Week 3: (November 16-20) – Be The Expert/Ask the Expert/Become the Expert (Rennie  @ What’s Nonfiction): Three ways to join in this week! You can either share 3 or more books on a single topic that you have read and can recommend (be the expert), you can put the call out for good nonfiction on a specific topic that you have been dying to read (ask the expert), or you can create your own list of books on a topic that you’d like to read (become the expert).

I’ve decided for this one to do a Be the Expert/Become the Expert on Rewilding! I have read a few books on this topic and have more to read on my TBR. I have gained great solace from nature during this difficult year, glad that I have manicured local parks, well kept canal towpaths with wild hedges and more liminal places in the backs of parks and greenways to enjoy as a counterpoint to sheltering safe at home. I even grew some vegetables in the garden, with varying results, this summer!

Be the expert …

I have read three books on Rewilding so far, one that looks into the background and science of it all and two personal ones.

Paul Jepson & Cain Blyth – “Rewilding: The Radical New Science of Ecological Recovery” was a recent read that looked at the theories and science as well as practices around rewilding, with their main finding being that it was reintroducing large herbivores – as opposed to charismatic carnivores – into landscapes that redressed habitat and species loss. Read my review here.

Nick Baker – “Rewild” was a book I read and reviewed back in 2017 and inspired my interest in the topic – he has loads of ideas for fun ways to reconnect yourself to nature, including going out in the proper dark with no torch and letting your eyes readjust to the moonlight and starlight. Read my review here with a link to my review on Shiny New Books.

Simon Barnes – “Rewild Yourself” I read this year with my best friend. Short and accessible chapters look at various ways you can again reconnect with nature, from learning the names of a few trees to visiting iconic nature reserves in the UK. Read my review here.

Other books which have involved reconnection with nature and rewilding oneself have included Lev Parikian’s “Into the Tangled Bank” (review here) and Nick Hayes’ “The Book of Trespass” (here), although they’re not about rewilding habitats as such.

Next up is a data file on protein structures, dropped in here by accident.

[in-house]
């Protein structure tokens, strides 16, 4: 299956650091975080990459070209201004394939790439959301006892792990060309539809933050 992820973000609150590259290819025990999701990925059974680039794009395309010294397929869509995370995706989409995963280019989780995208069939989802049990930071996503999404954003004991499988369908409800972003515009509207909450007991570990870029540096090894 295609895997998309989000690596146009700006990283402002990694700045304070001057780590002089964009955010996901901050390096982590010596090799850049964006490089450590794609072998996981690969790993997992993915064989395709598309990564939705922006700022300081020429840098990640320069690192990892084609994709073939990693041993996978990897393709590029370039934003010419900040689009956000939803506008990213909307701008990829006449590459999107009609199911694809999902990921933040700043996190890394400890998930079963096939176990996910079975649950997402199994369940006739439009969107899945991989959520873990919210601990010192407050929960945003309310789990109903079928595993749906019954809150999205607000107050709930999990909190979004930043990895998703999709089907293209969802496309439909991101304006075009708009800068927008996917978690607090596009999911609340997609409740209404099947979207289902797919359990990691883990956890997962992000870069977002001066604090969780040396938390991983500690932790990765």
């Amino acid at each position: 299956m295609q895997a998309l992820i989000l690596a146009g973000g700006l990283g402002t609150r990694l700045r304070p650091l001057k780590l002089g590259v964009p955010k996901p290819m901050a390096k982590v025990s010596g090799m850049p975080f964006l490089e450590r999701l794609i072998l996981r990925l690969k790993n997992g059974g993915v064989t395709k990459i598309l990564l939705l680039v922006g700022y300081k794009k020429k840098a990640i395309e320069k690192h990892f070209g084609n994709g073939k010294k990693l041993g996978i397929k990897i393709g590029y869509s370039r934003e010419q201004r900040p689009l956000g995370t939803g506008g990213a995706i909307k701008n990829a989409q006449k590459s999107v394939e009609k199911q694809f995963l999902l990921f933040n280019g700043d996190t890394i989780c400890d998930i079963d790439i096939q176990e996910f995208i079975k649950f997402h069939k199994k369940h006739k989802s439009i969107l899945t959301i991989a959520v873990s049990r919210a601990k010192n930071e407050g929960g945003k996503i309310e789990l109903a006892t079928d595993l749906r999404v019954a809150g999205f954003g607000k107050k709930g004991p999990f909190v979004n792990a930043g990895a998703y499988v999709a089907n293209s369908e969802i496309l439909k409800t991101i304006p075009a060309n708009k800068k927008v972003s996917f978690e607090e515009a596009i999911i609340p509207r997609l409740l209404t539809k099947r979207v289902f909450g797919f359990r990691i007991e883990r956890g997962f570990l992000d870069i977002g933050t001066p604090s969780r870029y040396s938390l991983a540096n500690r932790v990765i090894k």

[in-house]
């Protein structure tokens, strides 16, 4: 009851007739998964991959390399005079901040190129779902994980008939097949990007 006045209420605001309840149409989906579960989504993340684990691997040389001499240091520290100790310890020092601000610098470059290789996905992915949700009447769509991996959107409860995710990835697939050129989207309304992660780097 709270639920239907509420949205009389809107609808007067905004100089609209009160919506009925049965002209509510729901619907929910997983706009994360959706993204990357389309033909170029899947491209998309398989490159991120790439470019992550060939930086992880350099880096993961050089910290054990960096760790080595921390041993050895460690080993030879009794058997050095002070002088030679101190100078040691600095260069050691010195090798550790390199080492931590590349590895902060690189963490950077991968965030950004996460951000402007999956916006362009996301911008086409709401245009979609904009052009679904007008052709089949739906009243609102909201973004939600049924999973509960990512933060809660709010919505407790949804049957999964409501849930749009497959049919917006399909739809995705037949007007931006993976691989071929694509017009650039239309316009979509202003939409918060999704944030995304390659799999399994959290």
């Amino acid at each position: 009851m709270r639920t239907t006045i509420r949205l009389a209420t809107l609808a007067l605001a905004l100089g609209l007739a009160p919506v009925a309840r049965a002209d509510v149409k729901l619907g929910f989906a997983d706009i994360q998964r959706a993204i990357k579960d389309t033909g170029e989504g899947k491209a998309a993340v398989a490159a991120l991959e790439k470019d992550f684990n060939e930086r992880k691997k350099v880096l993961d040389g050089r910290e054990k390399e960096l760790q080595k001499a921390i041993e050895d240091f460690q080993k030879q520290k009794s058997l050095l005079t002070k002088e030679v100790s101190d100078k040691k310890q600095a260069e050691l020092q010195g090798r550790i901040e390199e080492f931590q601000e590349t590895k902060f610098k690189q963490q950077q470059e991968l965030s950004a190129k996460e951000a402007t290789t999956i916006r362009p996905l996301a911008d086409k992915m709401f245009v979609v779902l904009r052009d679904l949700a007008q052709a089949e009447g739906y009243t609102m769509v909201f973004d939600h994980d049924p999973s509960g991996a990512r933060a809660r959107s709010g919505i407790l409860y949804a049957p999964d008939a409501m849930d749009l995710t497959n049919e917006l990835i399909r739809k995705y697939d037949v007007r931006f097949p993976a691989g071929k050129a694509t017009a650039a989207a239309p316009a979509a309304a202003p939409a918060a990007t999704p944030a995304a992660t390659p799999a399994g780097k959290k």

… become the expert

I have a few books on the topic of rewilding as such or adapting oneself to one’s natural surroundings on my TBR shelf.

Simon Barnes (again) has written “On the Marsh” about his purchase of the marsh near his home to protect it from being built on. It proves a boon for his whole family as they watch it sustain itself and observe its life.

Isabella Tree’s “Wilding” is a classic in this area and treats her experiment in letting her farm go (I think) completely wild and the burgeoning of wildlife that happens. There’s also a book around called “Rebirding” that I bought my best friend for her birthday and want to pick up for myself. And “Bring Back the Beaver” by Derek Gow, which HalfManHalfBook has reviewed here.

Neither of these, as far as I know, involve introducing megafauna herbivores, but are smaller, quieter ways of doing things (although they involve purchasing or owning land). Sort of a middle way between the big projects and the very personal stuff.

And then these two are more about settling in to you natural environment and adapting yourself to it.

In “Homesick”, Catriona Davies moves semi-legally into a shed when she cannot find affordable housing. Partly about how she came into that situation and partly about how she creates a living space, it’s also about how she lives within the landscape.

Mike Parker’s “On the Red Hill” looks at two gay couples in rural Wales, one inheriting a house from the other, and on settling into the rural environment, both people and land, as they see a year round.

Most of these books are coming up on the TBR quite soon so watch out for my reviews, or I’ll report back in November 2021!

And did I become the expert I wished to in 2019?

I did also look back on my take on this topic last year. I chose four books on birdwatching that I felt were going to help me to become an expert on the sociology of the hobby, if not the hobby itself. I read all of these (or parts of them in one case) this year.

Alex Horne – “Birdwatchingwatching: One Year, Two Men, Three Rules, Ten Thousand Birds” – loved this book about going birdwatching with his dad, which had a lot of lovely detail about the process.

Joe Harkness – “Bird Therapy” – about the therapeutic nature of birdwatching, a super read, very moving and also informative.

Mark Cocker – “Birders: Tales of a Tribe” – I didn’t really take to this one as it was from the snobbier-feeling ending of birdwatching, looking down on amateurs. I did learn some terminology from the part I did read.

Stephen Moss – “A Bird in the Bush: A Social History of Birdwatching” – A detailed and exhaustive but also inclusive and supportive history and sociology of birdwatching from ancient times until now. I really enjoyed this.

I think I did become a bit expert in this area and although I’ve gone on to read some more books on birds and will continue to do so, not sure I need any more on the sociology side of it all!